Current systems try to keep the cables on a six-axis robot static while everything operating around them is dynamic. Instead, consider a six-axis robot as three separate sections: the sixth to third axis; the third to second axis; and the second to first axis.

The Less is More Approach to Robotic Cable Management

Contributed by | igus


In recent years, cable management has come into the limelight because machine reliability has increased dramatically, even though robots have grown more complex. Unfortunately, the methods used to attach and guide cables have not quite followed suit. While managing cables and hoses is often an afterthought in most designs, it is truly a vital part of any well-functioning robot.

Since the 1960s, cable management methods for robots have not changed dramatically. Most experts agree that one of the top blunders made is underestimating cable management issues. For instance, during a conference hosted by the Robotic Industries Association (RIA), a group of leading system integrators cited cable issues as the number one reason for downtime in robotics cells. Headaches range from tangled and corkscrewed cables, to complete breaks that cause downtime, lost revenue and damaged reputations.1

This is why the ways in which robot cables are attached and guided is important. The less is more approach to cable management is a best practice that robotics engineers and integrators can apply. It centers on designing cable management systems for six-axis robots – including cables, hoses, tubing, carriers, and connectors – in three separate sections.


Overview of Industrial Robots

The term robot is defined as a machine capable of carrying out a complex series of motions automatically. It was first introduced in a Czech science fiction play and then in 1942, the term “robotics” was coined by Isaac Asimov, a well-known American author and professor of biochemistry at Boston University.2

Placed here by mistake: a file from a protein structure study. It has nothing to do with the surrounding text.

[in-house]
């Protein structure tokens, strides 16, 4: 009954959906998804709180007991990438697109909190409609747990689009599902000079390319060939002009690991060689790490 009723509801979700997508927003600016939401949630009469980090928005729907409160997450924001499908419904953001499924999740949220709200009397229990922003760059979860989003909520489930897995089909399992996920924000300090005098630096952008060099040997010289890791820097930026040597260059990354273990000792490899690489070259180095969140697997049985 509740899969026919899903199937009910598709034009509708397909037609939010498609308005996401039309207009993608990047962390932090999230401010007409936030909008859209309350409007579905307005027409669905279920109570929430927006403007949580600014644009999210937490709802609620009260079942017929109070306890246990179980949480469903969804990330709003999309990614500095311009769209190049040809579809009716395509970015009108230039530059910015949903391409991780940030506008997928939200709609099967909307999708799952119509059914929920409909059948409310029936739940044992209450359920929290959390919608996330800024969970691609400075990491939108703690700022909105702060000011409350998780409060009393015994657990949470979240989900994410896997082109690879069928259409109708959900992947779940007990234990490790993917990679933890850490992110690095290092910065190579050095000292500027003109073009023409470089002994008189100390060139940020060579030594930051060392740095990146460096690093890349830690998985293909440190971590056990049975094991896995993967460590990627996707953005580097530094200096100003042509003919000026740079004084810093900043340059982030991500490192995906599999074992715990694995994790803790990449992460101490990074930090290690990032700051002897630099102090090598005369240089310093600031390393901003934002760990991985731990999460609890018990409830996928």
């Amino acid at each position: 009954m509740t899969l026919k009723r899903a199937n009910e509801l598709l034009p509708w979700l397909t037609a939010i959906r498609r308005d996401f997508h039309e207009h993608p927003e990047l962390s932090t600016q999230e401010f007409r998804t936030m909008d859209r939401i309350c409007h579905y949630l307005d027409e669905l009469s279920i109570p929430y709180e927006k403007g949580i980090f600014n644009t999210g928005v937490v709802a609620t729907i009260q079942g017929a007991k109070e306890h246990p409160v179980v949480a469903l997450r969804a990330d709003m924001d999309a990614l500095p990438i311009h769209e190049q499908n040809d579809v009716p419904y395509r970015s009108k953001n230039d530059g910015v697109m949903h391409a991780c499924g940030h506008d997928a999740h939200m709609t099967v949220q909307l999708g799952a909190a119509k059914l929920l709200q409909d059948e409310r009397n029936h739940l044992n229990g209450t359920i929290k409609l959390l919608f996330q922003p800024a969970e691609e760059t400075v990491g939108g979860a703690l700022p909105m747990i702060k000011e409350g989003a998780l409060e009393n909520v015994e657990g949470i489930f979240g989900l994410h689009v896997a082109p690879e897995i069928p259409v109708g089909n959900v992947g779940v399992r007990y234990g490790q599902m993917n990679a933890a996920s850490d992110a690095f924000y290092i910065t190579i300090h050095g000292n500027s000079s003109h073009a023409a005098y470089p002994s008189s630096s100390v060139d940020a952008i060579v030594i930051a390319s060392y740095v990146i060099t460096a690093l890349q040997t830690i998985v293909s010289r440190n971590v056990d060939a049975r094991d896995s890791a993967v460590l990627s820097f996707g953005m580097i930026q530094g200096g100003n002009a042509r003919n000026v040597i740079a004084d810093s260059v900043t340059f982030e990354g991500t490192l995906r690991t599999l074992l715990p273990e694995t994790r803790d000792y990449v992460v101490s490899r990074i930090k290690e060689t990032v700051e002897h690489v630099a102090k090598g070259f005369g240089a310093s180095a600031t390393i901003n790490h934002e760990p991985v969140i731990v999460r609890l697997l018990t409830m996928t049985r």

By the 1970s, robotics had made its way into most manufacturing facilities, predominately in the automotive industry, and by 1980, more than 4,000 robots were being used in the US. Fast forward 30 years, and more than 1.3 million industrial robots have made their way into manufacturing plants throughout the world.3

During this robotic evolution, many different types of robots emerged. Some of the most common are:

What do all these robots have in common? The cable management system is typically left to the last minute, but without it, unprotected cables are likely to fail. Cable damage can shut down the most important robot on the line, which leads to costly downtime.


The Less is More Approach for Six-Axis Robots

Current systems try to keep the cables on a six-axis robot static while everything operating around them is dynamic. Using one, long restrictive cable package prevents movement in sync with the robot. Restrictions stress cables, which accelerates failure. Often technicians severely bind cables with excessive dress packs (protective coverings on cables), cable ties, and even duct tape. The goal is to minimize tangling and interference with the machine, but these types of solutions cause corkscrewing and failure.

Instead, consider a six-axis robot as three separate sections: the sixth to third axis; the third to second axis; and the second to first axis.

This breakdown is the key to longer-lasting cables. Each cable section needs a minimal dress pack, strain relief with service loops, and a junction box that contains and protects the electrical connectors joining the cables.

Use of a strain relief mechanism can eliminate stresses and extend the service life of a moving cable. This strain relief may consist of standard elements such as tie wrap plates or clamps. Engineers should ensure the cables are in the neutral axis, not touching the inner or outer radius of the cable management system.

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